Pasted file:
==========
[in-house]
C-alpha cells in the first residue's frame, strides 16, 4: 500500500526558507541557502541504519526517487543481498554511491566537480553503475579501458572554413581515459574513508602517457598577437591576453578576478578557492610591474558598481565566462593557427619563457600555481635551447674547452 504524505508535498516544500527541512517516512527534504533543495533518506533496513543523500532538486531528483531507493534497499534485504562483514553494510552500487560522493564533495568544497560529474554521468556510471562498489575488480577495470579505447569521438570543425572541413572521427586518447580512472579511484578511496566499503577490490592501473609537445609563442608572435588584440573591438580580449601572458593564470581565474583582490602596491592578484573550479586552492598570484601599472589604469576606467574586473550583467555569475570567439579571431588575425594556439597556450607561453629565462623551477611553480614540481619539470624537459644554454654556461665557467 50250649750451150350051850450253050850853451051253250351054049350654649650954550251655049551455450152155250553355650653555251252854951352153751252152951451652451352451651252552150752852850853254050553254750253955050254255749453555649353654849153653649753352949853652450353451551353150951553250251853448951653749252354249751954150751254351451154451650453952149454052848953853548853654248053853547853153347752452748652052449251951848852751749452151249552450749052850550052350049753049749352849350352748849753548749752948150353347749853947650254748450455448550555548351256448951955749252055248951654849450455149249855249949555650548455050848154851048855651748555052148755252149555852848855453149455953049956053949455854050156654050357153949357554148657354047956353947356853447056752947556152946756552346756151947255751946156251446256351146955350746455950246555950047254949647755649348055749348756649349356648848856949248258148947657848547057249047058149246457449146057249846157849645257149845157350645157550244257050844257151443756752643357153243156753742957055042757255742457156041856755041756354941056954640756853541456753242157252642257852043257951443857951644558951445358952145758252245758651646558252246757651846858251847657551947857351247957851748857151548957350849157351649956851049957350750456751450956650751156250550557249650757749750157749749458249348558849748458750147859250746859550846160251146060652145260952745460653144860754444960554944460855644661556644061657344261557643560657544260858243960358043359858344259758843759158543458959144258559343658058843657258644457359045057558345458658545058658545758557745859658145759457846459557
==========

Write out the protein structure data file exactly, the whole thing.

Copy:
[in-house]
C-alpha cells in the first residue's frame, strides 16, 4: 500500500526558507541557502541504519526517487543481498554511491566537480553503475579501458572554413581515459574513508602517457598577437591576453578576478578557492610591474558598481565566462593557427619563457600555481635551447674547452 504524505508535498516544500527541512517516512527534504533543495533518506533496513543523500532538486531528483531507493534497499534485504562483514553494510552500487560522493564533495568544497560529474554521468556510471562498489575488480577495470579505447569521438570543425572541413572521427586518447580512472579511484578511496566499503577490490592501473609537445609563442608572435588584440573591438580580449601572458593564470581565474583582490602596491592578484573550479586552492598570484601599472589604469576606467574586473550583467555569475570567439579571431588575425594556439597556450607561453629565462623551477611553480614540481619539470624537459644554454654556461665557467 50250649750451150350051850450253050850853451051253250351054049350654649650954550251655049551455450152155250553355650653555251252854951352153751252152951451652451352451651252552150752852850853254050553254750253955050254255749453555649353654849153653649753352949853652450353451551353150951553250251853448951653749252354249751954150751254351451154451650453952149454052848953853548853654248053853547853153347752452748652052449251951848852751749452151249552450749052850550052350049753049749352849350352748849753548749752948150353347749853947650254748450455448550555548351256448951955749252055248951654849450455149249855249949555650548455050848154851048855651748555052148755252149555852848855453149455953049956053949455854050156654050357153949357554148657354047956353947356853447056752947556152946756552346756151947255751946156251446256351146955350746455950246555950047254949647755649348055749348756649349356648848856949248258148947657848547057249047058149246457449146057249846157849645257149845157350645157550244257050844257151443756752643357153243156753742957055042757255742457156041856755041756354941056954640756853541456753242157252642257852043257951443857951644558951445358952145758252245758651646558252246757651846858251847657551947857351247957851748857151548957350849157351649956851049957350750456751450956650751156250550557249650757749750157749749458249348558849748458750147859250746859550846160251146060652145260952745460653144860754444960554944460855644661556644061657344261557643560657544260858243960358043359858344259758843759158543458959144258559343658058843657258644457359045057558345458658545058658545758557745859658145759457846459557